CSA: You work with the Wilson Center, a policy institute in Washington, D.C. and the website, which is a database of 300+ federal citizen science projects. What do you think are some of the unique characteristics of federal citizen science projects?

Anne: The easy way out is to say that we have a database of federally supported citizen science projects so that anyone can go through and parse what is “unique” about the projects in our Catalog versus, for example, the projects in SciStarter. My hunch: not that much.

What’s unique about our database is the institutional culture that it signifies. The Obama Administration made great strides to support citizen science in and beyond federal agencies. Congress re-authorized the America COMPETES Act, which further sanctions CS in government. The General Services Administration (GSA) now has staff dedicated to supporting citizen science in US federal agencies. And before all this, federal citizen science started as a grassroots movement rooted in different agencies with numerous leaders and advocates.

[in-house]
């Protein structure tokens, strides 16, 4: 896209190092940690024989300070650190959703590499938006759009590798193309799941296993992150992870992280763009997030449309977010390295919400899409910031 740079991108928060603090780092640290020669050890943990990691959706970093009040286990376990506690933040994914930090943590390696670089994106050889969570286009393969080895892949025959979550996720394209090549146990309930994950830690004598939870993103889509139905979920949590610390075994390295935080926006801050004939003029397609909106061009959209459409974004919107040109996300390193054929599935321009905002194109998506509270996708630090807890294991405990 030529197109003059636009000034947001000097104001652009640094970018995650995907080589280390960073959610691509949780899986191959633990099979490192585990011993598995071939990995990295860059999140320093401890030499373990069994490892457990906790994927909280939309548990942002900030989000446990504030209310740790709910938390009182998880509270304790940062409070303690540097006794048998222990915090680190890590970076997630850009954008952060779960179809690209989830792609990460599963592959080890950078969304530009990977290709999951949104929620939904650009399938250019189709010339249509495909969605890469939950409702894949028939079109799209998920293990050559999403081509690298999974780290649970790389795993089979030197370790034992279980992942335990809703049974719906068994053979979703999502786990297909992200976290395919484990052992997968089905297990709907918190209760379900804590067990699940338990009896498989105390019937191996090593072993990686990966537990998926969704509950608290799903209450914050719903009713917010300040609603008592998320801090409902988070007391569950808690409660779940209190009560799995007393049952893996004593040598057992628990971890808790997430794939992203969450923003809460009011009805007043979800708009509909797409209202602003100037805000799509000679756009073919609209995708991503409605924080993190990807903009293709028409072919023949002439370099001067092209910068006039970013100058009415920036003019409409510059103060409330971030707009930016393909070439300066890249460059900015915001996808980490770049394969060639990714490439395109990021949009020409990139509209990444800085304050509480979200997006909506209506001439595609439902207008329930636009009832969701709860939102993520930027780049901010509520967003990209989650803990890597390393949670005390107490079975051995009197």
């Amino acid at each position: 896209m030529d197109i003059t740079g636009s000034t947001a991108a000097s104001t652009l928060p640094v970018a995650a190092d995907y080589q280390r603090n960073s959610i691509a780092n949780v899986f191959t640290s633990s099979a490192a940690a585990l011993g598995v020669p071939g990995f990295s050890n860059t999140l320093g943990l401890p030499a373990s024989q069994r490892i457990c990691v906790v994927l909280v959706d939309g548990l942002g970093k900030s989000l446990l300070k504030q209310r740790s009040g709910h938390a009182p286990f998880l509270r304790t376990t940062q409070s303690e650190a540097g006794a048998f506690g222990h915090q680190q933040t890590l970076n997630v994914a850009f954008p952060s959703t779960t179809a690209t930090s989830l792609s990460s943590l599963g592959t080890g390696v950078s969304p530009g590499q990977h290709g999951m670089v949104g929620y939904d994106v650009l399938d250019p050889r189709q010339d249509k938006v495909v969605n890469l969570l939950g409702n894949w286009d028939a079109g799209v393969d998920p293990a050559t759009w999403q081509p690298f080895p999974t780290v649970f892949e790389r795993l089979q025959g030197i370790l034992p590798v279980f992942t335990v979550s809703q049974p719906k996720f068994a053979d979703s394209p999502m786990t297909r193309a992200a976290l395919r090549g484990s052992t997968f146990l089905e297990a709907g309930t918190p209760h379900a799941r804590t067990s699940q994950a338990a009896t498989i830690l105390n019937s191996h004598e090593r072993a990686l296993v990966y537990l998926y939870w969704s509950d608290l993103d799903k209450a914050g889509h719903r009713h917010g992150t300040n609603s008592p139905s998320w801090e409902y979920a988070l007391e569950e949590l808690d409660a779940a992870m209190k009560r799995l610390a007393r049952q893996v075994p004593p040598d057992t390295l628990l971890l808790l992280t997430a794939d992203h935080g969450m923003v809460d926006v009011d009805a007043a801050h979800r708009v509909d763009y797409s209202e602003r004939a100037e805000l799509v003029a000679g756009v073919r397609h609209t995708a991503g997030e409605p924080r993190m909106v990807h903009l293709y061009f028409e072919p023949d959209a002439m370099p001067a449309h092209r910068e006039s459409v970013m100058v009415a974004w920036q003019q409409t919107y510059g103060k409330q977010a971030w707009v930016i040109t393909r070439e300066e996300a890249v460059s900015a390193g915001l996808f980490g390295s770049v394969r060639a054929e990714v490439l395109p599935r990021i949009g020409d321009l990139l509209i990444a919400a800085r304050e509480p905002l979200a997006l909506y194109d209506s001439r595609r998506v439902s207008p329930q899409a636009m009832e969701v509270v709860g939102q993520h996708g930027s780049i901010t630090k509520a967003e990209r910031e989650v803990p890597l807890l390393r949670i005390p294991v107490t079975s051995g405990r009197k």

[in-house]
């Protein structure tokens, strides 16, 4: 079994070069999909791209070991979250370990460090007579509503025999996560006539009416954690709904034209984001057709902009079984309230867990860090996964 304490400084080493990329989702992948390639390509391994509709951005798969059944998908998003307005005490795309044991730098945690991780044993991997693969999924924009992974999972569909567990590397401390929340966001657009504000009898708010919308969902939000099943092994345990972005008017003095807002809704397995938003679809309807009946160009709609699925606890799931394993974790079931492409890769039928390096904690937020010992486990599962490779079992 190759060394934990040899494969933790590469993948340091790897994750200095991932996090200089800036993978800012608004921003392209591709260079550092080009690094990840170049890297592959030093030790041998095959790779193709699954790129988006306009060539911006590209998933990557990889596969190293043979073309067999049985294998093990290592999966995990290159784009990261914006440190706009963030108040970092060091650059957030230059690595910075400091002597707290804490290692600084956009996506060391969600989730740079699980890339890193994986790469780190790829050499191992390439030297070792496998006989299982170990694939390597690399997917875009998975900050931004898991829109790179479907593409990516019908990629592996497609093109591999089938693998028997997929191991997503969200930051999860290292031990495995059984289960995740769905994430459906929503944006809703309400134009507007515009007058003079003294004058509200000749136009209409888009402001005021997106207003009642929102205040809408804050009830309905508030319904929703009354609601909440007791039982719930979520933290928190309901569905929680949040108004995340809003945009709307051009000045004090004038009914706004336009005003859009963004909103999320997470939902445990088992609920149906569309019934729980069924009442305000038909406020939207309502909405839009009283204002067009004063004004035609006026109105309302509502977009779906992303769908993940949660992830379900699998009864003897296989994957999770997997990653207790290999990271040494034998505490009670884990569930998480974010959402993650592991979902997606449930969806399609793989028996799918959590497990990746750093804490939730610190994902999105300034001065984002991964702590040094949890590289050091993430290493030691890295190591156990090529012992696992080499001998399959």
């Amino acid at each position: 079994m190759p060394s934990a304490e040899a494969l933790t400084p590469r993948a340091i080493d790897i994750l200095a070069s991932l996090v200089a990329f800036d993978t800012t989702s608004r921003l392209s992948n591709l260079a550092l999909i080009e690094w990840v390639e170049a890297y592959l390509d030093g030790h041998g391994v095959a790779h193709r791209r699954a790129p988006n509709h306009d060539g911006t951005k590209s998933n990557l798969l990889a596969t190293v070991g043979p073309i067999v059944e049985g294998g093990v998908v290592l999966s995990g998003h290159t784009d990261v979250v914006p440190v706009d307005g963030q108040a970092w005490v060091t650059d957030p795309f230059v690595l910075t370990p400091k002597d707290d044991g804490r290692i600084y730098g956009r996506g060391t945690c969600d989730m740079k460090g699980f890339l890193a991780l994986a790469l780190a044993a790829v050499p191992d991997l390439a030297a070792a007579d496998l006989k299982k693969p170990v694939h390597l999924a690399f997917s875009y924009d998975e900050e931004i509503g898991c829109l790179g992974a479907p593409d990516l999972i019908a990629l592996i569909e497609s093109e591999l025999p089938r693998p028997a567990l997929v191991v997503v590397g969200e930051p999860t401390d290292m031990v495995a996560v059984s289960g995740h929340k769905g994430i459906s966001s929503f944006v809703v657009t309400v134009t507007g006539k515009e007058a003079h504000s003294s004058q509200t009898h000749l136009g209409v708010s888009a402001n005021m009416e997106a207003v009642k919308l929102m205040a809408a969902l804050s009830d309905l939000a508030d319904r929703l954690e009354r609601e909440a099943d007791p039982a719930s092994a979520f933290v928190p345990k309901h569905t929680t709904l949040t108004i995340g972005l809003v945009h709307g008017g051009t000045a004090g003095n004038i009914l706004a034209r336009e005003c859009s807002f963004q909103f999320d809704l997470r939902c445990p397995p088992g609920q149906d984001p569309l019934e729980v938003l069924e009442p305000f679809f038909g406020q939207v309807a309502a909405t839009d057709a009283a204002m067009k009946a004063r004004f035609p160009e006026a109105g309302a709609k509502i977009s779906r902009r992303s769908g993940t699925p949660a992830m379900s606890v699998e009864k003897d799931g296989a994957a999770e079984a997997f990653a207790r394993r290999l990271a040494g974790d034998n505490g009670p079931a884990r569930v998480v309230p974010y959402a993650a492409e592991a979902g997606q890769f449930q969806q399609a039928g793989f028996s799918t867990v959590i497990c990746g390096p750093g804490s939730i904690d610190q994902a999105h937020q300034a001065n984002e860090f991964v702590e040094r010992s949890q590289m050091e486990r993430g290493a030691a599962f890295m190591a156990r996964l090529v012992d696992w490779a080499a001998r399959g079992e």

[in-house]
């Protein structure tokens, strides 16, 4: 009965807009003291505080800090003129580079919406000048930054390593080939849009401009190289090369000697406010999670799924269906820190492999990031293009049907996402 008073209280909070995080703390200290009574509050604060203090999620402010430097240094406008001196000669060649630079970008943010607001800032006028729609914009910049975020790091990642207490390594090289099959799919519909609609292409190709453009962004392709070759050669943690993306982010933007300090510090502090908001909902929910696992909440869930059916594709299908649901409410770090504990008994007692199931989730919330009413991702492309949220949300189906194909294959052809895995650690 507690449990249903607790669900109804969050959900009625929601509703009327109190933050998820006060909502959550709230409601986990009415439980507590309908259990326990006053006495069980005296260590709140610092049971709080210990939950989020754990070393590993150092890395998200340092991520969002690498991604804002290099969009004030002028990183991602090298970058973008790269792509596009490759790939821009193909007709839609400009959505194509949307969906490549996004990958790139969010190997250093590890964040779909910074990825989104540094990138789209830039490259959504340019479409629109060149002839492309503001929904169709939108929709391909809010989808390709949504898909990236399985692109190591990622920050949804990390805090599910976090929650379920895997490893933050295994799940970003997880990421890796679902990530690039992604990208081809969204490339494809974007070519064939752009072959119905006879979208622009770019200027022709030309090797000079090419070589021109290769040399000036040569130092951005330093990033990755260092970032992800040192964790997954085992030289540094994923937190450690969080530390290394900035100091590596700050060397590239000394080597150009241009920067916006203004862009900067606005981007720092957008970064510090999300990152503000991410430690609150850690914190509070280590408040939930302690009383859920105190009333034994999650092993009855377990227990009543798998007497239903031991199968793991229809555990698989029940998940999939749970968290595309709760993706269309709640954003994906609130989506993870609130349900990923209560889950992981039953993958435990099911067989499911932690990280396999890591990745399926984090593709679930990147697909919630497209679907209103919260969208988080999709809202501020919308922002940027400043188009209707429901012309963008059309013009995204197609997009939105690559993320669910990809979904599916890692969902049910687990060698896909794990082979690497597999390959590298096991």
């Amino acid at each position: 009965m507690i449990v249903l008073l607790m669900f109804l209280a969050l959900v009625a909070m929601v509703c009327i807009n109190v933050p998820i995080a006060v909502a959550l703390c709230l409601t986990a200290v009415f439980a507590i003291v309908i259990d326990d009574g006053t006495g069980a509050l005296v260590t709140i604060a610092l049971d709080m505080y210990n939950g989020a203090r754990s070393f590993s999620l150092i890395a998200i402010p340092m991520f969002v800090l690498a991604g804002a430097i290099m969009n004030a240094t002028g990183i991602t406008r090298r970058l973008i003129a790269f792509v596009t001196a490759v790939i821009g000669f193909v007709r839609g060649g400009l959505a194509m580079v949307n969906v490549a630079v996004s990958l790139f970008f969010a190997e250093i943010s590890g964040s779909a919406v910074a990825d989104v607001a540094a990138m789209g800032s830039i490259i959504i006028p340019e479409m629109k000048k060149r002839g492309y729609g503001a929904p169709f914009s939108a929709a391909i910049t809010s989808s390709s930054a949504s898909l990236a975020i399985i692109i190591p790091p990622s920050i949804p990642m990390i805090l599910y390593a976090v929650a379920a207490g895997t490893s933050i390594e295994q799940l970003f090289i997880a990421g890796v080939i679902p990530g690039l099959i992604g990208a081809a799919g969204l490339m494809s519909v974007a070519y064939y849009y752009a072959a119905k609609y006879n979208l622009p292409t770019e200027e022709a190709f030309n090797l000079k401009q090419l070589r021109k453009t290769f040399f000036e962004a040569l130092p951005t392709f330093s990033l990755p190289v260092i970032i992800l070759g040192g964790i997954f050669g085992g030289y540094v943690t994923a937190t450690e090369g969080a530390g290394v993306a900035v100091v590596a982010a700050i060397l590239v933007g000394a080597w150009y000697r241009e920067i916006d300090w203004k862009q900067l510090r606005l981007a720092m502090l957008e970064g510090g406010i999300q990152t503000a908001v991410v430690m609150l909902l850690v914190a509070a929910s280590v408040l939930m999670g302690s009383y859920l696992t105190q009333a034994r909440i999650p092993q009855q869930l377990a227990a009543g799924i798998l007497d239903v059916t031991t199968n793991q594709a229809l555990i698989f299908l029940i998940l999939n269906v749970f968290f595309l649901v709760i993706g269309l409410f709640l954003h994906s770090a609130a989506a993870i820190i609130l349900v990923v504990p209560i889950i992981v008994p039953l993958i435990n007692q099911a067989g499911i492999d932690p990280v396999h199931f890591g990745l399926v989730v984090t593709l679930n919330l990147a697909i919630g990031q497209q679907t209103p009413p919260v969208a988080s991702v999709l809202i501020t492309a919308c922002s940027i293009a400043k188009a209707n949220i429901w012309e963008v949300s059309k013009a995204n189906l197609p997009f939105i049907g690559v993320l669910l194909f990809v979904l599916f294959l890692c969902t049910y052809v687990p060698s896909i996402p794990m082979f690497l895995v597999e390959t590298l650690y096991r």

So coming back around to your question, I think what’s “special” if not necessarily “unique” about federal citizen science is the diversity of the CS projects that are supported by the US government. Each agency has the challenge and opportunity of figuring out how citizen science and crowdsourcing align with their mission and fostering activities accordingly. This diversity creates resilience by linking citizen science to agency culture, rather than strictly relying on top-down encouragement.